“Why are there so many songs about rainbows and what’s on the other side? Rainbows are visions but only illusions, rainbows have nothing to hide.
What’s so amazing that keeps us stargazing? And what do we think we might see?
Some day we’ll find it, the Rainbow Connection The lovers, the dreamers and me.”
-Kermit the Frog (just kidding, the real writer is named Paul Williams)
Cheesy post alert! Did you guys see this picture? I mean, is it ridiculous or what. And telling. People think it’s a sign. And who wouldn’t-I mean, you couldn’t ask for a better moment to snap a picture. It doesn’t even really look real, but I swear it is. If you haven’t checked out Paul Gamba Photography, you really should!
This weekend I went to NYC with some family to celebrate my brother-in-law Jonathon’s 40th birthday! It was as surprise, so we were all very hush hush about the whole thing. He was shocked, maybe a little mad at first, but then immediately realized that all of these people loved him so much and was brought to tears. I could relate.
Here’s what happened while I was gone: three amazing people painted my bedroom (see future post!) over the course of two days; a glorious group of guys and gals (including my kiddos, mother and step-father) walked in the Making Strides Against Breast Cancer walk, in honor of me, calling their group Miles for Maggie; food was dropped off at my house for nourishing and delicious dinners; care packages including beautiful earrings, cozy blankets, stickers for the kids, cook books, miracle broth and jelly beans (among other things) were delivered to my house; and my mother and step-father took care of my children, snuggling them through their sad moments and giggling through the happy ones so that I could spend a night away. I actually forgot I had cancer a few times.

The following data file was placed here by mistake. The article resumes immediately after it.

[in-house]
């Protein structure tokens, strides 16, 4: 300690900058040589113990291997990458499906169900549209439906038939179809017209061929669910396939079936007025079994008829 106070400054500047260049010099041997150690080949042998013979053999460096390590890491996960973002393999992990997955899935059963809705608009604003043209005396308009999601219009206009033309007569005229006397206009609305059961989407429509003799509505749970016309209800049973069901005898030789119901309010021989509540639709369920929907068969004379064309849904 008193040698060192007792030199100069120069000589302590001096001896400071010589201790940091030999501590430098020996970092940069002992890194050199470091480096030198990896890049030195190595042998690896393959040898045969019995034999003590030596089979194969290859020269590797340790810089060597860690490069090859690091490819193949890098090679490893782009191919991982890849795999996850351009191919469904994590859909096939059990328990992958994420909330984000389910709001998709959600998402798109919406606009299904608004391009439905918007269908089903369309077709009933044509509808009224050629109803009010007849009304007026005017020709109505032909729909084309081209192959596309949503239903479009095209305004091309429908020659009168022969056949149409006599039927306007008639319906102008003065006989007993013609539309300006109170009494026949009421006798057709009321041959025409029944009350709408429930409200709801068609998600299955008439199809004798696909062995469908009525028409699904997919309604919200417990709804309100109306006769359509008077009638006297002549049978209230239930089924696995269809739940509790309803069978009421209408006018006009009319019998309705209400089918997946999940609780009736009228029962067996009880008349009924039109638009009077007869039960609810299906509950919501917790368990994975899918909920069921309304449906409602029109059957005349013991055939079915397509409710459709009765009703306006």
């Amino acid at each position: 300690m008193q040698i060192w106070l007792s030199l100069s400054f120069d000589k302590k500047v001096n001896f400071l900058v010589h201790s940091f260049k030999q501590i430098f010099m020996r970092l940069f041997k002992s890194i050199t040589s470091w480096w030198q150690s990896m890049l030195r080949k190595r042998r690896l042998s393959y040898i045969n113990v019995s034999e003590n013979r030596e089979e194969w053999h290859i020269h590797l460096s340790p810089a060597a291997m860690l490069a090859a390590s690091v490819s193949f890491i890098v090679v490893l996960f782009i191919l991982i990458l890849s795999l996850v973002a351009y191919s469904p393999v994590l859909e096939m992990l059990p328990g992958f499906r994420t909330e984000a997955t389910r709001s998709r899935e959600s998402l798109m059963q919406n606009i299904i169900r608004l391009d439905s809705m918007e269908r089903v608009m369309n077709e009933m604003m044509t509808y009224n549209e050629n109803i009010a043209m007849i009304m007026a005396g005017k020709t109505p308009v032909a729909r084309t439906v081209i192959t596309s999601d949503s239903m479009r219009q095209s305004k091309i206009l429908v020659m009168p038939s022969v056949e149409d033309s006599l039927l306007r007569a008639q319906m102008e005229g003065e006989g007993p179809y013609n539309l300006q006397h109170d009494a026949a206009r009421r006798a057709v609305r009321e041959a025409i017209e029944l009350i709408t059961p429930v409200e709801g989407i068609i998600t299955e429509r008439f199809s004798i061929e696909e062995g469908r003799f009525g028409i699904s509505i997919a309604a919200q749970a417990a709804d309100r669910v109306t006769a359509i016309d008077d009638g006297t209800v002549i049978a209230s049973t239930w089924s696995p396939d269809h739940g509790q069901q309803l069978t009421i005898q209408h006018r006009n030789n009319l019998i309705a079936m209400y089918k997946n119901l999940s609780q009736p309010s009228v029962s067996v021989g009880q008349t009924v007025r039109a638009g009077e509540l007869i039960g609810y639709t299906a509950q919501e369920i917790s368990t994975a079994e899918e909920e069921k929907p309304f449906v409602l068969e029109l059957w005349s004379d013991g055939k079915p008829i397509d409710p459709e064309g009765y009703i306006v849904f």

I’ve been struggling to figure out how to express my gratitude. I’m afraid that if I start thanking people, I’ll forget someone and then I would feel terrible. The truth is I’m just really really incredibly lucky. I might be the luckiest person alive. This may sound crazy coming from someone who was just diagnosed with Stage IV breast cancer, but let me direct you back to those pictures with the rainbows. See, the luckiest.
I have this cousin who I used to think was the luckiest. She and her friends always have the best time, get the best jobs, have the easiest children. They are a bunch of lucky ducks-I have been saying for years that they must have had a past life that was really terrible, like maybe they were slaves or something. It has only been a few years that I have realized that I am actually pretty lucky myself. I have a beautiful family, parents that love and support me, a house, a job I like….what more can you ask for? Blessed life, right?
Enter Stage IV Breast Cancer. It doesn’t really change anything. It’s just a chapter in my life. Even if I die (not the plan!) I’ll die in a pile of rainbows and cozy blankets and beautifully painted bedrooms and earrings and nourishment and prayers and blessings and snuggled children and supportive family members and love. And that makes me the luckiest.